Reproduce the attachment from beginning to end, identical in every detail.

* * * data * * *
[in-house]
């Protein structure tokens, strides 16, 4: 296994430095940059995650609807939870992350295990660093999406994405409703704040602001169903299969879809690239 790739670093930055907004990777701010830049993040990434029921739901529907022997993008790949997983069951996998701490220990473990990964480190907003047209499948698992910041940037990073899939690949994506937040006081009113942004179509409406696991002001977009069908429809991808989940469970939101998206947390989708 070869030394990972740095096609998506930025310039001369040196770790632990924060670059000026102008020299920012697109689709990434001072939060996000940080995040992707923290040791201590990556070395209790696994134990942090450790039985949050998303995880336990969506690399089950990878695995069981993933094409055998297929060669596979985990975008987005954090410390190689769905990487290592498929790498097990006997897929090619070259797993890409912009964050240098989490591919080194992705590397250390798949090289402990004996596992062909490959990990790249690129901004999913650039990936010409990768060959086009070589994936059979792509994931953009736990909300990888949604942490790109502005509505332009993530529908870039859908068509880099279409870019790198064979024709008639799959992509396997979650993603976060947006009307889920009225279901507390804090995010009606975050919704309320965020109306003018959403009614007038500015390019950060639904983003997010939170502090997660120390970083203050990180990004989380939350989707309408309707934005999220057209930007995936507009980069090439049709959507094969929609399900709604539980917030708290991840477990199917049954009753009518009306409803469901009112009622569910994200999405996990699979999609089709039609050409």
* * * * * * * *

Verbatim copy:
[in-house]
């Protein structure tokens, strides 16, 4: 296994430095940059995650609807939870992350295990660093999406994405409703704040602001169903299969879809690239 790739670093930055907004990777701010830049993040990434029921739901529907022997993008790949997983069951996998701490220990473990990964480190907003047209499948698992910041940037990073899939690949994506937040006081009113942004179509409406696991002001977009069908429809991808989940469970939101998206947390989708 070869030394990972740095096609998506930025310039001369040196770790632990924060670059000026102008020299920012697109689709990434001072939060996000940080995040992707923290040791201590990556070395209790696994134990942090450790039985949050998303995880336990969506690399089950990878695995069981993933094409055998297929060669596979985990975008987005954090410390190689769905990487290592498929790498097990006997897929090619070259797993890409912009964050240098989490591919080194992705590397250390798949090289402990004996596992062909490959990990790249690129901004999913650039990936010409990768060959086009070589994936059979792509994931953009736990909300990888949604942490790109502005509505332009993530529908870039859908068509880099279409870019790198064979024709008639799959992509396997979650993603976060947006009307889920009225279901507390804090995010009606975050919704309320965020109306003018959403009614007038500015390019950060639904983003997010939170502090997660120390970083203050990180990004989380939350989707309408309707934005999220057209930007995936507009980069090439049709959507094969929609399900709604539980917030708290991840477990199917049954009753009518009306409803469901009112009622569910994200999405996990699979999609089709039609050409």